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Senator Joe Manchin (D-W.Va.) is a “Blue Dog” Democrat out of political necessity. He is the lone Democrat representing his state in Washington, D.C., and could be one of the most powerful people in Congress because of the evenly divided Senate. To move any radical legislation requiring a simple majority vote, Manchin must vote yes to allow Vice President Kamala Harris to break the tie.
Arizona’s Kyrsten Sinema (D-Ariz.), who represents thoroughly purple Arizona, is in a similar political bind. She walks a fine line to avoid alienating her progressive base while not appearing so radical that moderates and independents seek a different option. Democrats also require her vote on a simple majority measure.
Sinema was a leader during the recent bipartisan “infrastructure” bill negotiations. Manchin and 19 Republicans provided their votes to pass over a trillion in spending. The legislation adds $2900 per household to the national debt, which already costs each household $220,000.
West Virginia and Arizona voters are sure to be excited by massive investments in electric vehicle charging stations and green energy production. The legislation allocates substantial funds towards mass transit, which only benefits large urban areas. The bill also enables an anti-car agenda, funding “traffic calming” programs and paving the way to a per-mile tax.
A formula will no longer govern the allocation of Department of Transportation funds. Secretary Pete Buttigieg will have control over the distribution of billions in grants. It is doubtful the choo-choo train fanboy will be too concerned with surface roads in rural and exurban America. Allowing too many more progressives priorities through could hurt Sinema and Manchin at the ballot box.
The proposed $3.5 trillion budget blueprint Democrats intend to pass is full of them, including free community college, universal pre-K, and “climate justice.” Senate Majority Leader Chuck Schumer answered questions about the cost, saying Democrats would address it through wealth and corporate taxes.
In late July, Sinema indicated the price tag for the budget was too high:
“I have also made clear that while I will support beginning this process, I do not support a bill that costs $3.5 trillion — and in the coming months, I will work in good faith to develop this legislation with my colleagues and the administration to strengthen Arizona’s economy and help Arizona’s everyday families get ahead,”
Manchin clarified his stance Wednesday morning in a statement:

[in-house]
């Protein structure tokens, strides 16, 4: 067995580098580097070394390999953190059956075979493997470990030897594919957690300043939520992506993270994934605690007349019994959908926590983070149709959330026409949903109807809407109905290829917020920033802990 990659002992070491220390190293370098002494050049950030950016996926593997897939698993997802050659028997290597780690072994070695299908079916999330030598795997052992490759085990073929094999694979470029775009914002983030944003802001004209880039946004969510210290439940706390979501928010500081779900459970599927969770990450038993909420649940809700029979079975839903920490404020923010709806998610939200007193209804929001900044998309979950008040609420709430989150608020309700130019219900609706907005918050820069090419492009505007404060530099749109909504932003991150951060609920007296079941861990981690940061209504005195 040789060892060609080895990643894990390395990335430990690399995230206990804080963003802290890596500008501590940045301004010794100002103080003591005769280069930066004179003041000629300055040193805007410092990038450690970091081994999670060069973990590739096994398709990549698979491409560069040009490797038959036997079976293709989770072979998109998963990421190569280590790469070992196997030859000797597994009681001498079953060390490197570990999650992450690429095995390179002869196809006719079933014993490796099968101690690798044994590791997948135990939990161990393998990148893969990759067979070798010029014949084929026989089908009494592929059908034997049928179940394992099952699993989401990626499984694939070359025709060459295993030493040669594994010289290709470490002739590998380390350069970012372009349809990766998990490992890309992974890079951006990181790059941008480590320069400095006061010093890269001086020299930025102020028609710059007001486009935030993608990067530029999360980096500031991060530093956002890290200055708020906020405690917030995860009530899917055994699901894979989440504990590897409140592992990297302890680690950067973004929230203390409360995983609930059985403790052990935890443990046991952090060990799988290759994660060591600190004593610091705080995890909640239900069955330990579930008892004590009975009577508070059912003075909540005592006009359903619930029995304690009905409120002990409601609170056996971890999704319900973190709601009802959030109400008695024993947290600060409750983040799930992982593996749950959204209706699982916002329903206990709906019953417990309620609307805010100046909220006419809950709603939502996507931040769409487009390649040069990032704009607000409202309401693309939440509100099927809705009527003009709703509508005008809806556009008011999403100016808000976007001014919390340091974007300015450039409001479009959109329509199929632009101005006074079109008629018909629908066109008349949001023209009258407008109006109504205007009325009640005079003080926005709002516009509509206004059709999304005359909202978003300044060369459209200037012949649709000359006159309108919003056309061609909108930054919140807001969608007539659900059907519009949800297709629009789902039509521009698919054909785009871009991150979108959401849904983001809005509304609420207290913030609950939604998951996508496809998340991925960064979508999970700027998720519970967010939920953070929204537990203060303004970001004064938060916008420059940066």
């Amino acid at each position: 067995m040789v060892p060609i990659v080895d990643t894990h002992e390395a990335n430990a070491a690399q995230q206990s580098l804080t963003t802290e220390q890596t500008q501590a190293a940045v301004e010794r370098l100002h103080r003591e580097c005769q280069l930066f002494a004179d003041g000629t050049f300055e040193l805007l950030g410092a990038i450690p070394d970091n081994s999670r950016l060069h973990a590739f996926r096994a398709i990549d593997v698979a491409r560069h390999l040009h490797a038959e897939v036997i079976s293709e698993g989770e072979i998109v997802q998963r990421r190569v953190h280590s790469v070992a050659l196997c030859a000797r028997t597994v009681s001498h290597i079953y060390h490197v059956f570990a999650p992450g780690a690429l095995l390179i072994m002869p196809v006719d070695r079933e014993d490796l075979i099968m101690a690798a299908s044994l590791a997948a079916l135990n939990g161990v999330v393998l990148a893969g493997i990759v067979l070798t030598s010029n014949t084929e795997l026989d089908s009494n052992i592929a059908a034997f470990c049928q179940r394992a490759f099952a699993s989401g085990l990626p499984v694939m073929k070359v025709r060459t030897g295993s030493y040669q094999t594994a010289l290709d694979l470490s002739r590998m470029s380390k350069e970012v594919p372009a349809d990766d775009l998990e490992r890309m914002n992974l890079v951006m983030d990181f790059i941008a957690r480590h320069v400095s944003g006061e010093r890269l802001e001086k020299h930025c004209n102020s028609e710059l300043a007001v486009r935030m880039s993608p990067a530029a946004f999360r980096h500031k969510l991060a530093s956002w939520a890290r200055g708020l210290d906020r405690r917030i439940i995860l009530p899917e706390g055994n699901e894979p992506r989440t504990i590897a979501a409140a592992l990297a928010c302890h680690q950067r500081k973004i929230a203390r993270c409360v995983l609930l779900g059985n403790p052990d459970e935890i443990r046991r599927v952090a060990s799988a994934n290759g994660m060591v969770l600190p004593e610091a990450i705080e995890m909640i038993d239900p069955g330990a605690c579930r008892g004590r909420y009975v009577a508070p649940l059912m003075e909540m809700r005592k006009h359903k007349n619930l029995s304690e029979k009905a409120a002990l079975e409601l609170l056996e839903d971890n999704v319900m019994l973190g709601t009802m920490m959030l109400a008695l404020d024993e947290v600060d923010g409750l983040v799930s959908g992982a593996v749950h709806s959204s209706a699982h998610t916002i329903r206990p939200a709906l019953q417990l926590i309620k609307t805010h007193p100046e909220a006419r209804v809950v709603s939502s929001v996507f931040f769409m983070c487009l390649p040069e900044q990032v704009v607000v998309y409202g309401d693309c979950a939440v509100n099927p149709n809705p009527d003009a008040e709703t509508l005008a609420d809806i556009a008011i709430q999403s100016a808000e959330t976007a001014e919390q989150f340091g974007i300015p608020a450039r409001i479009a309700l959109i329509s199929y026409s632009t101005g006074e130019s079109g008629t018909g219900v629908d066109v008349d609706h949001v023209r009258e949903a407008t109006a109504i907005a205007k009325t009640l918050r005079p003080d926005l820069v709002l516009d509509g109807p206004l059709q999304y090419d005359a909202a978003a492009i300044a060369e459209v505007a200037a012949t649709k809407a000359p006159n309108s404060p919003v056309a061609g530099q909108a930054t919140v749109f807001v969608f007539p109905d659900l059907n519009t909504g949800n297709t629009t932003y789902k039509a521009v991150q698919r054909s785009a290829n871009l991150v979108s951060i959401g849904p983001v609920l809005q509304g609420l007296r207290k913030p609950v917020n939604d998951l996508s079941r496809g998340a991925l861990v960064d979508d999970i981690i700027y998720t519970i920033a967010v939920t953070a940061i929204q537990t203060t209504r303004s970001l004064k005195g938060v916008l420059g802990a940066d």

“Early this morning, I voted ‘YES’ on a procedural vote to move forward on the budget reconciliation process because I believe it is important to discuss the fiscal policy future of this country, However, I have serious concerns about the grave consequences facing West Virginians and every American family if Congress decides to spend another $3.5 trillion.”
“Over the past year, Congress has injected more than $5 trillion of stimulus into the American economy – more than any time since World War II – to respond to the pandemic. The challenge we now face is different: millions of jobs remain unfilled across the country and rising inflation rates are now an unavoidable tax on the wages and income of every American,” he said. “These are not indications of an economy that requires trillions in additional spending.”
“Adding trillions of dollars more to nearly $29 trillion of the national debt, without any consideration of the negative effects on our children and grandchildren, is one of those decisions that has become far too easy in Washington,” Manchin added. “Given the current state of the economic recovery, it is simply irresponsible to continue spending at levels more suited to respond to a Great Depression or Great Recession – not an economy that is on the verge of overheating.”
Republicans have unanimously opposed the budget reconciliation effort. Manchin and Sinema voted for the budget resolution blueprint, and Senate Democrats will require their votes for the eventual legislation. Neither seems willing to support a spending blowout.
Deep cuts and negotiations on the $3.5 trillion could trigger an intraparty war. Speaker Nancy Pelosi will not vote on the infrastructure package unless the entire $3.5 trillion in new spending passes. Even if she has a change of heart, there are only three votes to spare in the House. Members of the progressive caucus, like Alexandria Ocasio-Cortez (D-N.Y.), said $3.5 trillion in additional spending through budget reconciliation is not enough. Failure of the factions within the party to reach an agreement could severely curtail the Biden agenda.
Usually, gridlock is between the parties in a divided government. Gridlock within a single party in a unified government can prevent things from going completely sideways. With the rising cost of gas, groceries, and other necessary items, an impasse on additional spending is a win for working Americans. Manchin and Sinema need to stand firm.
Contrary to the view of Senator Lindsey Graham, Americans don’t want proof the government can get big things done. Most of us prefer paying $1.89 a gallon for gasoline.